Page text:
As the end of 2013 is fast approaching, I see many articles on the promise of what may transpire in the upcoming year.  Some of this is written for people considering a career change, maybe doing so by starting their own businesses.  These messages of encouragement include things like, “Dream big,” “Be true to yourself,” and “Feel the fear and do it anyway.” I appreciate this perspective.  If I didn’t truly believe these ideas, I would never have had the courage to start my own consultancy.  And on the days when running my own business is challenging, thoughts like this inspire me and remind me of the bigger picture of why I chose this path.  In addition to the importance of inspiration, I have learned several other lessons that are more practical but equally important should you choose to start your own business and begin leading yourself.

Allow sufficient time for your business to develop.  I have heard variations on the rule-of-thumb for growing a new business:  two years until you are well-known enough that people seek you out; three years until you have a steady income; five years until you are “established.”  There is no one right answer, a lot of variation depending on your industry and goals, and much room for interpretation in what these things mean.  But the main point is that we are likely talking about a scale of years until you see significant results – not weeks, not months.  So you need to be patient, and you also need to…

Understand your finances. I wrote down every expense I anticipated, both business and personal, so I could realistically estimate how much income I would need.  Given that it could take years to grow your business, how will you pay your bills? Loans? Outside investment? Personal savings? Other employment? I have several colleagues who negotiated to work part-time at their jobs, freeing them up to spend time on their new businesses while also having a known income.  This financial planning exercise also allowed me to make important decisions.  Was there personal spending I could cut back on?  If I needed to modify my business budget, what were my priorities? And to set priorities, you need to…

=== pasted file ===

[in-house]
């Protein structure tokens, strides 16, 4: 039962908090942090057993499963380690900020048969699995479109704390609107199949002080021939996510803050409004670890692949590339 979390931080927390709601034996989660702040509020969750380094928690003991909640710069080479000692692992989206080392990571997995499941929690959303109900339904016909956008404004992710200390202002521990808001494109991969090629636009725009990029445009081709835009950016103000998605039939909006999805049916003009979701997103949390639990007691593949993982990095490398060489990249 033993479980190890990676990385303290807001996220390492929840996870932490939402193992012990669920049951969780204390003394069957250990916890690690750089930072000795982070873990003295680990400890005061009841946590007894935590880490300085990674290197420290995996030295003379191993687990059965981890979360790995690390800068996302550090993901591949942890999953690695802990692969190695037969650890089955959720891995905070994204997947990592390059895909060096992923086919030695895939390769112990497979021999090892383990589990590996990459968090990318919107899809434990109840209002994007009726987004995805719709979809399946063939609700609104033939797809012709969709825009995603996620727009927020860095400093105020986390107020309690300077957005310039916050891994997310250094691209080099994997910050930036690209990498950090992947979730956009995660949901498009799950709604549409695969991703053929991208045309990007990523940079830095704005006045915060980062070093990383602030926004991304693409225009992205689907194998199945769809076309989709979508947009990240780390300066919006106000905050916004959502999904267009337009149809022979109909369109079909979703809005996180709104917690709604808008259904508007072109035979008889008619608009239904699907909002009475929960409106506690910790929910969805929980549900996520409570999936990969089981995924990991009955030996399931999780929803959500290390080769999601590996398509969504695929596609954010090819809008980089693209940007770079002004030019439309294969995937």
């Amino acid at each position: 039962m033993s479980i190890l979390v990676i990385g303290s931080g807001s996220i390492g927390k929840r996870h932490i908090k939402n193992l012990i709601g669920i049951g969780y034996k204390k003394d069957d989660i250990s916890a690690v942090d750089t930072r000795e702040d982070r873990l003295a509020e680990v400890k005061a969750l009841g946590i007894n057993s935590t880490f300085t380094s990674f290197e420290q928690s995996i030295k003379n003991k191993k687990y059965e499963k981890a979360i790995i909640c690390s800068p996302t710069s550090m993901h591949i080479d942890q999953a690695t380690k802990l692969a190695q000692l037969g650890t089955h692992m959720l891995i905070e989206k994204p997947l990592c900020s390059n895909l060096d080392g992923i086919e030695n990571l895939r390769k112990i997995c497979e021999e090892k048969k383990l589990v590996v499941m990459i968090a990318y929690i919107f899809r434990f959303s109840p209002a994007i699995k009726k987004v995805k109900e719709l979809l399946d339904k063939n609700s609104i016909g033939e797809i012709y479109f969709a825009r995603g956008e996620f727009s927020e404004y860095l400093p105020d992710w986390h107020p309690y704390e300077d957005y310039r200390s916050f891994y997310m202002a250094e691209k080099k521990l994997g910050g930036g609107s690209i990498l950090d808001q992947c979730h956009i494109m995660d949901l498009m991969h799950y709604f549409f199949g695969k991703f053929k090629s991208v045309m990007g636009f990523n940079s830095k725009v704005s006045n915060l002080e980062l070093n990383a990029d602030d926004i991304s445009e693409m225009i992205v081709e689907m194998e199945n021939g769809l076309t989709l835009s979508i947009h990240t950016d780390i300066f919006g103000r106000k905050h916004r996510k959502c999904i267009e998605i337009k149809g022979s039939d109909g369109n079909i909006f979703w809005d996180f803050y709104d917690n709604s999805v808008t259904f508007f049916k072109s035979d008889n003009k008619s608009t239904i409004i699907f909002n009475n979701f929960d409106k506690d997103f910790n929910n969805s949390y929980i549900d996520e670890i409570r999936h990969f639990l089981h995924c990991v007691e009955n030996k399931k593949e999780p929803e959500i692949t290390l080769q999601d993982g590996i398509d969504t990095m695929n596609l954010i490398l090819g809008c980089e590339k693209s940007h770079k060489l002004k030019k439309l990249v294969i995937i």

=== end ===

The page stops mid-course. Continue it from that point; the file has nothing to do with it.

Create a strategic plan. When you run your own business, you need to be clear on what your goals are and how you are going to achieve them.  My business is a small consultancy, but I follow a fairly structured strategic planning process.  I do an analysis of my current situation, decide where my business should go in the next year, set goals, then determine strategies for achieving the goals as well as specific actions in support of each strategy.  I spend a day or two on this activity, and my resulting plan is only a few pages long.  But it is invaluable in ensuring that my day-to-day activities are aligned with achieving my goals for the year.  My plan is also a good reminder that some of my actions may not show results right away but are still important steps toward achieving a bigger picture.  Another good reminder of that is to…

Build a group of similar, supportive colleagues. I was lucky – two close friends of mine started their own businesses at the same time as me.  I found it incredibly helpful to be able to share the experience.  We offered advice and suggested resources to each other.  We all understood that growing a business takes time, and we celebrated our “small steps” as much as our bigger achievements.  We supported each other in our new ventures, even if we went to separate offices.  If you need to seek out colleagues, there are plenty of entrepreneur groups out there – alumni associations are a good place to start.

If you are considering starting your own business, know that it is possible, and it takes both inspiration and realistic planning.  I wish you success and the best of luck! 

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